“This shift towards military entrepreneurship is even more pronounced in the insurgency in Iraq. Almost all of the guerrillas we are currently fighting were formed through this process. This should come as no surprise to readers of history (and particularly readers of this author, since it appeared here first). Arab warfare, until late in this century, was driven entirely by entrepreneurship. For example: Lawrence of Arabia, the father of modern guerrilla warfare, used combinations of direct payments and the promise of loot to build his forces. Faith played a major part, but it was almost always secondary.
“Recent reports from US military analysts confirm the financial nature of the open source bazaar in Iraq.”
According to Mr. Robb, “unlimited amounts” of “violence capital” is flowing into Iraq for guerilla entrepreneurs from ex-Baathists, Saddam Hussein’s relatives, and bin Laden. Given how little capital it takes to cause enormous disruption to the infrastructure, the long term prospects in Iraq look bleak for this reason alone. The Bush administration’s prediction that Iraq’s oil money would fund the reconstruction of Iraq appears particularly ill informed and naieve.
As Mr. Robb explains, “[t]he financial dynamic we see in action in Iraq is a hallmark of global guerrilla warfare. It also creates its own dynamic. The destruction of the pillars of globalization through attacks on systems (both infrastructure and markets) serve to keep Iraq a failed state. As a failed state, Iraq is unable to provide economic alternatives to the insurgency. Further, even though Iraq is a failed state, it is awash in money. Fortunes will be made through the perpetuation of its chaos (as we see with the Narco warlords in Afghanistan, who combined generate $2.5 billion a year in revenue). Given this trend line, we will likely see more advanced forms of this in the future, particularly market-derived financing.” Particularly disturbing and certainly credible, Mr. Robb believes that guerrilla entrepreneurs “will use prior knowledge of attacks to generate revenue from global financial markets.”He opines that “this fits the strategy of fourth generation warfare — it turns the strength of an enemy into a weakness. He believes that such financial efforts will include assaults on individual corporations, particularly oil infrastructure, which will influence the oil market. He concludes that billions could be made through this process. Along these lines, he believes that global guerilla methods make it possible for the rise of a “shadow OPEC” with all of the financial leverage that entails.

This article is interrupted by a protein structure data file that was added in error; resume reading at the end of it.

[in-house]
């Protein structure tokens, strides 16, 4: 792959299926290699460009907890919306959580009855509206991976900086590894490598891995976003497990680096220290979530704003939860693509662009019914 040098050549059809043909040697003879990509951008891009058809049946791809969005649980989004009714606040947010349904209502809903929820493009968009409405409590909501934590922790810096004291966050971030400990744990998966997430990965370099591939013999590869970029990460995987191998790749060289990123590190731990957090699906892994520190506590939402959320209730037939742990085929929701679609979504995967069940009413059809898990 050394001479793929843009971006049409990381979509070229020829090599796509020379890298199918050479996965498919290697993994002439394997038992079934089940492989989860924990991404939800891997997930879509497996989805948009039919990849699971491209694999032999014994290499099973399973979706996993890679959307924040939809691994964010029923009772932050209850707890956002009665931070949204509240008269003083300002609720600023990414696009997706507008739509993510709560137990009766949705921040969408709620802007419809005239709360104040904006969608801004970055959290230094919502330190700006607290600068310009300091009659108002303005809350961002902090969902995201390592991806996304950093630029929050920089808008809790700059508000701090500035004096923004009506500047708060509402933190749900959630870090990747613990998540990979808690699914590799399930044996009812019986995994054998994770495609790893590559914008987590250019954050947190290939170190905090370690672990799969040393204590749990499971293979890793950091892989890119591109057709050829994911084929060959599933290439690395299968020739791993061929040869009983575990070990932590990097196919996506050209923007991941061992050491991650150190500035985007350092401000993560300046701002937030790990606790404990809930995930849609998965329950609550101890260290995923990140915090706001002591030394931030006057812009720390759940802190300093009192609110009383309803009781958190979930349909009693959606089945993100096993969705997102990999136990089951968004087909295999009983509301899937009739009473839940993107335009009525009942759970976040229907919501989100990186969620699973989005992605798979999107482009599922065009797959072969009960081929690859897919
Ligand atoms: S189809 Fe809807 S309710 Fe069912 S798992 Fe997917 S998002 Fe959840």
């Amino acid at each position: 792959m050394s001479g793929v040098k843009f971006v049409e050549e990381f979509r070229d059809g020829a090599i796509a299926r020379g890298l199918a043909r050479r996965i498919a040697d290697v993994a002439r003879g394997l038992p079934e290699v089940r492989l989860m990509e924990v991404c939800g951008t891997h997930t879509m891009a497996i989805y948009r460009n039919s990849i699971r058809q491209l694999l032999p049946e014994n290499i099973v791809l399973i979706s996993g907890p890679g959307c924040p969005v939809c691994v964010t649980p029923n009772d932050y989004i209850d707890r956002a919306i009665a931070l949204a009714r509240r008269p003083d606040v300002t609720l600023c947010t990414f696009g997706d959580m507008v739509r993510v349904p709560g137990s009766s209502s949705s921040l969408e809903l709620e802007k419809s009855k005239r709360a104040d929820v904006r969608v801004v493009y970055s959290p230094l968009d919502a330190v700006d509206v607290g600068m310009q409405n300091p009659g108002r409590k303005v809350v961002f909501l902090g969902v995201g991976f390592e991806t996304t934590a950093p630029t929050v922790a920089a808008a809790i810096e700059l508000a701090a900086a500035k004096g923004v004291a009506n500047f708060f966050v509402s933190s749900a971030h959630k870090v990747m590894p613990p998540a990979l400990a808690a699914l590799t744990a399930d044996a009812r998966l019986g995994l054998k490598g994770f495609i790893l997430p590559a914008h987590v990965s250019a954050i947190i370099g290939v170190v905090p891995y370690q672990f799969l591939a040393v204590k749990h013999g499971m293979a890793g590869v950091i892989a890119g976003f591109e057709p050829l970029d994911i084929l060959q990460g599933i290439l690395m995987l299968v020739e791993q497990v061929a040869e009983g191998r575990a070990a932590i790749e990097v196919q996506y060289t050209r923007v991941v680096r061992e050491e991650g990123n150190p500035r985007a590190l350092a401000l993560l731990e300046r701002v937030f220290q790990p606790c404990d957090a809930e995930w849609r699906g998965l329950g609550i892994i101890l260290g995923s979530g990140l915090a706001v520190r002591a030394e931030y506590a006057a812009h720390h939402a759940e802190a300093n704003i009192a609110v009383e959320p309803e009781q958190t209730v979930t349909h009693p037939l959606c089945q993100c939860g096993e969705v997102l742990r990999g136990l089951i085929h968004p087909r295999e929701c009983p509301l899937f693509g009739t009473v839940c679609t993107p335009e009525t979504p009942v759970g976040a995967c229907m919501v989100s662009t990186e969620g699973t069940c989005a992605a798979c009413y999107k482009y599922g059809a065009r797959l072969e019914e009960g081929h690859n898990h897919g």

Mr. Robb’s analysis and many of his warnings make a lot of sense. Most importantly, they suggest that we should give our whole view of the war on terror that is our 21st Century reality a Copernican-level re-thinking. As part of that re-thinking we should rationally, objectively, comprehensively and immediately determine what the effect would be of a U.S. withdrawal from Iraq–the effect in Iraq, the wider Middle East and the war on terror. At a minimum, Mr. Robb’s analysis should be part of the discussion and should help inform our own financial policies concerning where and how to best deploy our anti-terror money. While some may disagree, it certainly appears that the billions of dollars pouring into Iraq seem to be very wide of the mark.